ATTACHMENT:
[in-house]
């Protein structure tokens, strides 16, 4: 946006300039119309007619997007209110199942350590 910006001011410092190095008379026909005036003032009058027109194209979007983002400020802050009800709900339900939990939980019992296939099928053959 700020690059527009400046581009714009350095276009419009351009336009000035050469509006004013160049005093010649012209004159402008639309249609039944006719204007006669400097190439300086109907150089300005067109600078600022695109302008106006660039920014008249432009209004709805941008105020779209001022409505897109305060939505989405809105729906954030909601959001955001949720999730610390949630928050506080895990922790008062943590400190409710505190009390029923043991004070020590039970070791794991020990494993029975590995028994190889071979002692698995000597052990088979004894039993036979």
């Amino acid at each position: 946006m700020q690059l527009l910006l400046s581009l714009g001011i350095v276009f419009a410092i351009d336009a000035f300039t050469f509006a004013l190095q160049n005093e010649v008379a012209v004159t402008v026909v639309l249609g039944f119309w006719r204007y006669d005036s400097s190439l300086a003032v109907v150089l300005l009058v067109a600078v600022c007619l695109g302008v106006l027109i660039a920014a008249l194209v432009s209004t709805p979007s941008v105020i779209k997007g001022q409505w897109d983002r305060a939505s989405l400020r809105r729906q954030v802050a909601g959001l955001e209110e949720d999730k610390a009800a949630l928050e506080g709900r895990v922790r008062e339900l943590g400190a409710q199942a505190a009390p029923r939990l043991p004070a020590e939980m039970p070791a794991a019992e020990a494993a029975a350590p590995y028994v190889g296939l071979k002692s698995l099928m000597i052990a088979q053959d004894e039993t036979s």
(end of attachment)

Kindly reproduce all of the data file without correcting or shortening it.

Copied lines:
[in-house]
């Protein structure tokens, strides 16, 4: 946006300039119309007619997007209110199942350590 910006001011410092190095008379026909005036003032009058027109194209979007983002400020802050009800709900339900939990939980019992296939099928053959 700020690059527009400046581009714009350095276009419009351009336009000035050469509006004013160049005093010649012209004159402008639309249609039944006719204007006669400097190439300086109907150089300005067109600078600022695109302008106006660039920014008249432009209004709805941008105020779209001022409505897109305060939505989405809105729906954030909601959001955001949720999730610390949630928050506080895990922790008062943590400190409710505190009390029923043991004070020590039970070791794991020990494993029975590995028994190889071979002692698995000597052990088979004894039993036979």
């Amino acid at each position: 946006m700020q690059l527009l910006l400046s581009l714009g001011i350095v276009f419009a410092i351009d336009a000035f300039t050469f509006a004013l190095q160049n005093e010649v008379a012209v004159t402008v026909v639309l249609g039944f119309w006719r204007y006669d005036s400097s190439l300086a003032v109907v150089l300005l009058v067109a600078v600022c007619l695109g302008v106006l027109i660039a920014a008249l194209v432009s209004t709805p979007s941008v105020i779209k997007g001022q409505w897109d983002r305060a939505s989405l400020r809105r729906q954030v802050a909601g959001l955001e209110e949720d999730k610390a009800a949630l928050e506080g709900r895990v922790r008062e339900l943590g400190a409710q199942a505190a009390p029923r939990l043991p004070a020590e939980m039970p070791a794991a019992e020990a494993a029975a350590p590995y028994v190889g296939l071979k002692s698995l099928m000597i052990a088979q053959d004894e039993t036979s």